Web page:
Hidden Gem: “Handful of Hell”, Robert F. Dorr.

By Tom Demerly for tomdemerly.com.

Handful of Hell 10

Rarely you find a great treasure, a book that reaches back with precious reflection on the past and ignites inspiration for the future.

It’s even more delightful when it celebrates an incredible career.

A Handful of Hell: Classic War and Adventure Stories by Robert F. Dorr gives you each of those treasures. Handful of Hell is thoughtfully edited by Robert Deis and Wyatt Doyle to adapt its brilliant snapshots for a new age of readers. The result is incredibly special.

This book is something unique a new audience will love, the reader who won’t sit through an entire novel to get to the action. Handful of Hell is “extreme writing”, the X-Games, the Nitro Circus of story telling. That gives these stories new life to a fresh audience.

This anthology also serves as a historical time capsule, not just of the events depicted, but also of a style of writing mostly extinct that shaped publishing and story telling into the age of Ian Fleming, Alistar MacLean, Tom Clancy and even modern thrill-writers like Stephen King, David Baldacci and Brad Thor.

Handful of Hell 40

Author Robert F. Dorr has lived a James Bond-like lifestyle. Born in 1939 he became a shadowy diplomat from Madagascar to Korea to Liberia, Sweden and England. A published author from age 16, Dorr has been seen in every corner of the globe on diplomatic missions and posing next to advanced fighter jets before orientation rides, something reserved for the connected and influential.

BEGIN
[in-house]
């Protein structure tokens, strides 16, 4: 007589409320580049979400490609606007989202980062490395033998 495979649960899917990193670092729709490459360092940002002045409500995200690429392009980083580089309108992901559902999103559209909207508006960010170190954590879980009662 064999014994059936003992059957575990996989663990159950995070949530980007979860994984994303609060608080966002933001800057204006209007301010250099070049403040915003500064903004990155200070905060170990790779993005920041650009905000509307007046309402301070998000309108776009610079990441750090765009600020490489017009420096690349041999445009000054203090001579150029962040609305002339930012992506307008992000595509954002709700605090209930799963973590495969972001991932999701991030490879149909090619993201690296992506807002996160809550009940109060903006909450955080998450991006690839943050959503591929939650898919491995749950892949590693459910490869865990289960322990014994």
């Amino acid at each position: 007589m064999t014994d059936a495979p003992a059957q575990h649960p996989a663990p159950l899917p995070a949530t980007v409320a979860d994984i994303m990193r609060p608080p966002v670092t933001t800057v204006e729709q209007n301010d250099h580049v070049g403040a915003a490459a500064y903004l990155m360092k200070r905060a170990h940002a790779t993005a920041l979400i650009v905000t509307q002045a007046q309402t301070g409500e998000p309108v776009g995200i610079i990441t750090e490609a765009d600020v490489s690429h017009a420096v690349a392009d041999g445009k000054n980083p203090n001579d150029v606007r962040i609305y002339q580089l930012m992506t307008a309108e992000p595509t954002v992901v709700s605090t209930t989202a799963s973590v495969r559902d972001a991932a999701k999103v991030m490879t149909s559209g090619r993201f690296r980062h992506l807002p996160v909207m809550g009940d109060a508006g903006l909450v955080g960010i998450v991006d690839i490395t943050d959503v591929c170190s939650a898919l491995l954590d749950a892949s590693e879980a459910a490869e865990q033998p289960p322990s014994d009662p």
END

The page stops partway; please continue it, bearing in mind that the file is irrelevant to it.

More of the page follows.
In addition to providing a rare and uniquely informed perspective on conflict, espionage and adventure Dorr is incredibly prolific as an author, having published over 70 books and contributing frequently to aviation and defense publications.

In each of the 17 remarkable adventure stories in Handful of Hell Dorr thrills and teaches- history, editing, writing and style. Writing is hard work, and Dorr has been a tireless slave-virtuoso to the trade. He bangs out tense, staccato sentences that hit like a burst of machine gun fire, punctuating the action the way it happened- and the way we want it remembered.

Handful of Hell 20

The post WWII era of the late 1940’s, ‘50’s 60’s, and even early ‘70’s featured a huge population of American men thrust into middle class America from a life fighting or contributing to brutal wars around the globe. Back at home middle class American life had become dull. This audience was looking for escapism in romanticized adventure. An accounting of their lives that added danger, meaning and romance to their personal narrative. Dorr’s writing does that elegantly. It is quick, tight, vivid and often terrifying.

Interestingly, this book works perfectly in the modern age of media, where attention spans are short and appetite for the sensational is strong. Each story is quick and serrated; once it saws into your imagination it won’t release your flesh to the end. Each one is a quick read. That is how audiences were then, and are again- they want tight, fast action in small sound bites. This is YouTube for book lovers, a collection of crashes, combat, catastrophe and heroism written as if a GoPro could make words on a page.

Handful of Hell 60


Since most “sweat” magazines now reside in a musty pile in your grandfather’s basement Handful of Hell is also a historical homage to the era of adventure magazines. If you want to understand that publishing movement, this book will unlock that understanding.

That new 500-page “best seller” thriller novel will gather dust when you crack the binding on Handful of Hell. Its historical relevance, tight, sensational editing and crisp attention to technical detail are far more engaging, entertaining and even educational. As soon as you start reading Handful of Hell you’ll know it is page-fulls of fun.

Handful of Hell 100

Get your own “Handful of Hell” by clicking this photo.

Leave a Reply

Fill in your details below or click an icon to log in:

WordPress.com Logo

You are commenting using your WordPress.com account. Log Out /  Change )

Facebook photo

You are commenting using your Facebook account. Log Out /  Change )

Connecting to %s

%d bloggers like this: